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Hiding in plain sight....
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Discussion Starter · #1 ·
This was posted by local Glock armorer, when checking out a pistol:
http://www.msgunowners.com/t24455-do-not-do-this-to-your-glock
Figured I would spread the knowledge. I know the pistol was bought in that condition and the shooter didn't know any difference until he brought it in to be looked at. Safety first my friends!
 

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ʎ ɐ ɔ ɐ ᴚ o
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329 Posts
That's not a 25-cent Trigger job.. that's 50!


I dunno if he's really trying to lighten up the trigger pull or making it a full auto.. :confused::confused::confused:
 

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Hiding in plain sight....
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18,120 Posts
Discussion Starter · #4 ·
This keeps running through my head:
Polishing does not mean grinding!
 

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WOW I'm guessing that gun was one swift bump away from an AD....

I havn't ever purchased a used gun before but if I do, you can bet I'm going to break it down completely!
That is a good practice when buying a used gun (which I have not done yet). I have done that for every new gun I have purchased though. I bring my tools to the shop and break the gun down on the counter (after asking of course) and do a quick once over just to make sure everything looks the way I would expect it to before I pay. I also double check all of the packaging before I walk out the door to make sure that everything I paid for has been wrapped up and is leaving with me.

Its easy to forget something when you are excited about getting a new toy.
 

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Thank you KeenansGarage, this is a perfect example of what not to do and for others to look for when possibly buying a used Glock... This is unacceptable for safety reasons alone... Another proof of some armchair armorers doing their own work after getting poor advice from another forum (I was slamming another known Glock forum - we all know who lol)... We are great here at this Glock Forum with helping each other, and we all offer our experience and knowledge do therefore I trust what this site has to offer :)

Anyways yes thank you for sharing that, it's very important for people to see that things like this do happen
 

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Yea I've seen things like this on the Internet. It's supposed to reduce the friction with the firing pin safety. I think it's crazy personally. You should first learn how to shoot accurately with a stock pistol and if you want to compete then worry about lighter triggers. It takes practice but in the long run its better to learn good trigger pull on the stock trigger. Trigger pull is key to accuracy in any gun. And the stock trigger will also be safer. And polishing is an exception because it doesn't really lighten the trigger as much as smoothing the pull. Just my opinion but this has worked for me.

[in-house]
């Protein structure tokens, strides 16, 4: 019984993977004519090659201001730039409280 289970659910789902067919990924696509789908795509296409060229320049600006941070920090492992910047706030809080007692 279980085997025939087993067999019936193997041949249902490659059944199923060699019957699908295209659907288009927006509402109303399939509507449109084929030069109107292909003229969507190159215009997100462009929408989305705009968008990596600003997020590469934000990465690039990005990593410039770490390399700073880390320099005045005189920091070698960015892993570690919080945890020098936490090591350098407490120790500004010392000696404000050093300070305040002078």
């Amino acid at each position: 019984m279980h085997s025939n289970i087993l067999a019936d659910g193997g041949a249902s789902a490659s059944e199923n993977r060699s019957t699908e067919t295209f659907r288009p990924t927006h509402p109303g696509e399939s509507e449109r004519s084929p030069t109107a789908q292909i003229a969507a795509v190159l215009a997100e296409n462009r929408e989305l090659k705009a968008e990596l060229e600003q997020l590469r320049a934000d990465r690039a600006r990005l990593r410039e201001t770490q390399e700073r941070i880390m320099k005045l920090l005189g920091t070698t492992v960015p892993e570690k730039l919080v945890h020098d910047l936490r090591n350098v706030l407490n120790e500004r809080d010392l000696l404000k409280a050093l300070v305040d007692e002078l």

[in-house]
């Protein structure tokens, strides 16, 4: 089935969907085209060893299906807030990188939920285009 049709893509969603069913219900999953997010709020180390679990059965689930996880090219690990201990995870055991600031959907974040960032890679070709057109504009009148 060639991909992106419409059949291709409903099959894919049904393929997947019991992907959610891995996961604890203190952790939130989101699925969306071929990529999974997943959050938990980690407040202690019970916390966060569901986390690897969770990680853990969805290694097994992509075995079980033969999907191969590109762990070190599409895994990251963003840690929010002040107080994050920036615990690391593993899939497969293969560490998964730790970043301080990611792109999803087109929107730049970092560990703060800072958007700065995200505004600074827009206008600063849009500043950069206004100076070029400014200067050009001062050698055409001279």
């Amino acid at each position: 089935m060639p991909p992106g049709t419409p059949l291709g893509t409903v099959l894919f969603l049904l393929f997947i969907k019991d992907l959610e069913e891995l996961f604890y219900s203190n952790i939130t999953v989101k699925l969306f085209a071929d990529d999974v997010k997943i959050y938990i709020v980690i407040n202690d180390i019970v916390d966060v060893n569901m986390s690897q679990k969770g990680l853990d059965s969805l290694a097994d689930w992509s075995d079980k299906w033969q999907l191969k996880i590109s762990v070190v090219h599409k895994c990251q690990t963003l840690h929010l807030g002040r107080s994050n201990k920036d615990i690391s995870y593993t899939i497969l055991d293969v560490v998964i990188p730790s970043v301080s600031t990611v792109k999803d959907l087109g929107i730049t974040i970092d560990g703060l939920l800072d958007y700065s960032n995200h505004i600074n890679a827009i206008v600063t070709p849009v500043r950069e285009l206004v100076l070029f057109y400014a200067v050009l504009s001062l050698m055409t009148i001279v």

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mauro3005 said:
Yea I've seen things like this on the Internet. It's supposed to reduce the friction with the firing pin safety. I think it's crazy personally. You should first learn how to shoot accurately with a stock pistol and if you want to compete then worry about lighter triggers. It takes practice but in the long run its better to learn good trigger pull on the stock trigger. Trigger pull is key to accuracy in any gun. And the stock trigger will also be safer. And polishing is an exception because it doesn't really lighten the trigger as much as smoothing the pull. Just my opinion but this has worked for me.
Yeah I just don't agree with the common lay person grinding away on the firing pin like that unless they are adequately trained to do so correctly, the problem is that most of the people who modify like that don't have the machining training to know how/what to do without it going too far and the results it will create... I just view it as a violation of public safety and violates the unwritten laws of firearm safety
 

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Hail Commifornia
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Duct Tape, Alabama Chrome
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Ya, I would rather buy all my guns stock then do the work myself. Thats insane.
 
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